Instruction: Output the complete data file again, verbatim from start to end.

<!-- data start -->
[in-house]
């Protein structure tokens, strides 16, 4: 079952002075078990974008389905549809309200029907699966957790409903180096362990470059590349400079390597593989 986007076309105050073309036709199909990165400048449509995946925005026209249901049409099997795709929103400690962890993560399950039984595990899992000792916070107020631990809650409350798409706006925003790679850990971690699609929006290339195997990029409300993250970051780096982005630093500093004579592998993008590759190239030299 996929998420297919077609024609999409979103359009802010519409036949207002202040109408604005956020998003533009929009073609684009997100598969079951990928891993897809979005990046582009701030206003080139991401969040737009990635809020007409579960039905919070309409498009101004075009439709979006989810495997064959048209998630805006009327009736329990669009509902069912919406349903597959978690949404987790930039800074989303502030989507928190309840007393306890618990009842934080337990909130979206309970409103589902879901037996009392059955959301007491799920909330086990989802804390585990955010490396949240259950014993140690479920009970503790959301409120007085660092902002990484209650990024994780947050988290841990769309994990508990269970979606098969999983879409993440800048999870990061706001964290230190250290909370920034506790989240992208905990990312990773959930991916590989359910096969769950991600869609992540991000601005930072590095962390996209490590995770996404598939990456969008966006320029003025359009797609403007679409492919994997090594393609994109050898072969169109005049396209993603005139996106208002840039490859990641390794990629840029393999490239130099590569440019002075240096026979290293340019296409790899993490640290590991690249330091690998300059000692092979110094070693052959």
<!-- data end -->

[in-house]
């Protein structure tokens, strides 16, 4: 079952002075078990974008389905549809309200029907699966957790409903180096362990470059590349400079390597593989 986007076309105050073309036709199909990165400048449509995946925005026209249901049409099997795709929103400690962890993560399950039984595990899992000792916070107020631990809650409350798409706006925003790679850990971690699609929006290339195997990029409300993250970051780096982005630093500093004579592998993008590759190239030299 996929998420297919077609024609999409979103359009802010519409036949207002202040109408604005956020998003533009929009073609684009997100598969079951990928891993897809979005990046582009701030206003080139991401969040737009990635809020007409579960039905919070309409498009101004075009439709979006989810495997064959048209998630805006009327009736329990669009509902069912919406349903597959978690949404987790930039800074989303502030989507928190309840007393306890618990009842934080337990909130979206309970409103589902879901037996009392059955959301007491799920909330086990989802804390585990955010490396949240259950014993140690479920009970503790959301409120007085660092902002990484209650990024994780947050988290841990769309994990508990269970979606098969999983879409993440800048999870990061706001964290230190250290909370920034506790989240992208905990990312990773959930991916590989359910096969769950991600869609992540991000601005930072590095962390996209490590995770996404598939990456969008966006320029003025359009797609403007679409492919994997090594393609994109050898072969169109005049396209993603005139996106208002840039490859990641390794990629840029393999490239130099590569440019002075240096026979290293340019296409790899993490640290590991690249330091690998300059000692092979110094070693052959």